School of Graduate Studies

School of Graduate Studies
School of Graduate Studies

Getting back on track – Meet Amanda Brissenden

PhD candidate in Biomedical Engineering

by Phil Gaudreau, March 2020

Amy Cleaver

Bending, twisting, leaning, straining, sitting, slouching…our backs go through a lot in a day.

Few know this better than Amanda Brissenden, Sc’15. Her active lifestyle, which has included white water kayaking, rock climbing, and gymnastics to name a few, has caused more than her fair share of back injuries.

Nowadays, while she still keeps active, Amanda has put her back into her research. Amanda is a PhD candidate in chemical engineering whose research focuses on polymer spinal injections designed to restore the function of the discs of the spine and help alleviate pain.

“I was debating between enrolling in health sciences and engineering for my undergraduate studies, and Queen’s engineering seemed like a good fit with a strong community,” she says. “I particularly appreciate the fact the program has a general first year which allowed me to explore different career paths.”

In the final years of her undergraduate studies, Amanda had the opportunity to work with Dr. Brian Amsden on a summer undergraduate research project. These project were a part of a NSERC CREATE program at Queen’s and focused on soft connective tissues and applications of hydrogels.

This research experience led her to focus on biomedical engineering, a field which she knew would require a masters.

After enrolling in her masters courses and beginning her research, Amanda realized she needed more time to explore her research questions. She’s now into the final years of her doctoral studies.

Part of the work involves creating what Amanda calls ‘reverse JELLO’ – a kind of polymer gel that is liquid at room temperature and a gel at higher temperatures. This gel is intended to help provide a protective environment for stem cells which can then be inserted into the spine to help it repair.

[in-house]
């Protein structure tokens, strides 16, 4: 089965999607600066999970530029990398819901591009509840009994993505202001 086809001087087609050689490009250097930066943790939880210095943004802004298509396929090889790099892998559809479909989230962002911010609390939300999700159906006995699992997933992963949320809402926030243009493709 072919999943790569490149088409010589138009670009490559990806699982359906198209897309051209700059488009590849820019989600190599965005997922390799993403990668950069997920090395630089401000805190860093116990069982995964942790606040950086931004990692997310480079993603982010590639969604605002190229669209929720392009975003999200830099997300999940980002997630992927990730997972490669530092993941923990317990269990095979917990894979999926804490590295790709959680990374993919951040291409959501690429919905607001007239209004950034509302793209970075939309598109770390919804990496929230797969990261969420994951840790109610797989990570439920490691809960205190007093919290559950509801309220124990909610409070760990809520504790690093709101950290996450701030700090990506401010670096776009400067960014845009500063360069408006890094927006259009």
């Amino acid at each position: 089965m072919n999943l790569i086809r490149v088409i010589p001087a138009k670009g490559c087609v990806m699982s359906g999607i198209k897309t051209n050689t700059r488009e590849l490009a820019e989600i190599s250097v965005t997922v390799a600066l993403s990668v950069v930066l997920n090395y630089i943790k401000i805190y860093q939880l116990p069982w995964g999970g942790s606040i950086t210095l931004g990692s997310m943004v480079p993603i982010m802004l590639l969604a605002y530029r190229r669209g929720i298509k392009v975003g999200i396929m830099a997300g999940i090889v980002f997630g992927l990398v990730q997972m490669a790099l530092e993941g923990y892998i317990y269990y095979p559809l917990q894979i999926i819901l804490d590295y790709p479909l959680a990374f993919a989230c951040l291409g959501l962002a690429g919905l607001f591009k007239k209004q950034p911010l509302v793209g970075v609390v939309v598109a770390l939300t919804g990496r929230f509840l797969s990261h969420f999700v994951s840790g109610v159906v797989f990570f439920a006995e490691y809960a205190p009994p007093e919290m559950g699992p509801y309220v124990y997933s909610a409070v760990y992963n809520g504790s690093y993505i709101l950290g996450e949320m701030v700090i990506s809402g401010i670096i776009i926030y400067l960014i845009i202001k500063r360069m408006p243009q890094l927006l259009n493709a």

“Surgical interventions to help repair intervertebral discs tend to have poor outcomes, so we’re increasingly looking at cell therapies to regenerate these tissues,” she says. “But the spine can be a difficult place to survive. So, this gel helps provide a scaffold that allows the cells to survive, grow, and stay in place.”

There’s quite an art to formulating just the right kind of gel. It must be strong enough to withstand the twists and turns a spine goes through in a day while also being soft enough to allow the spine to function normally. The gel must also stay intact, retain its shape, and avoid causing harm to the cells it is protecting. After building the initial molecules, Amanda is now testing several different mixes to confirm which performs the best.

Outside of the lab, Amanda volunteers at Kingston General Hospital providing tours to patients and visitors. She is also a past Queen’s finalist in the annual 3 Minute Thesis competition. These activities both relate to her interest in communicating science to non-scientists.

“I want people to be comfortable navigating healthcare and science and understanding the new developments in healthcare technology,” she says. 

Amanda has particularly expanded her community outreach beyond campus since she began her graduate studies, becoming involved in Kingston Women’s Soccer Club, attending a local climbing gym, and enjoying runs along the waterfront.

“Kingston is a beautiful city, she says. “I have a lot of hobbies and Kingston offers phenomenal access to the outdoors for kayaking and hiking. It’s a nice middle ground between the amenities of a larger city and the small city feel.”

She has also doubled down on her academics by completing a postgraduate diploma in public health and infectious diseases. Her hope is to leverage this additional knowledge to secure a post-doctoral opportunity that combines her interest in immunology and biomaterials. Eventually, she hopes to stay in academia or possibly work for a company developing vaccines.

As she enters the final stages of her studies, Amanda has been honoured to receive the Dr. Kimberly Woodhouse Fellowship. This award, named for the former Dean of Queen’s Faculty of Applied Science and Engineering, includes direct mentoring from Dr. Woodhouse which Amanda has found quite valuable as she plans out the next stages of her academic journey and career.

To learn more about graduate studies in chemical engineering at Queen’s, or other graduate programs, visit the School of Graduate Studies’ website.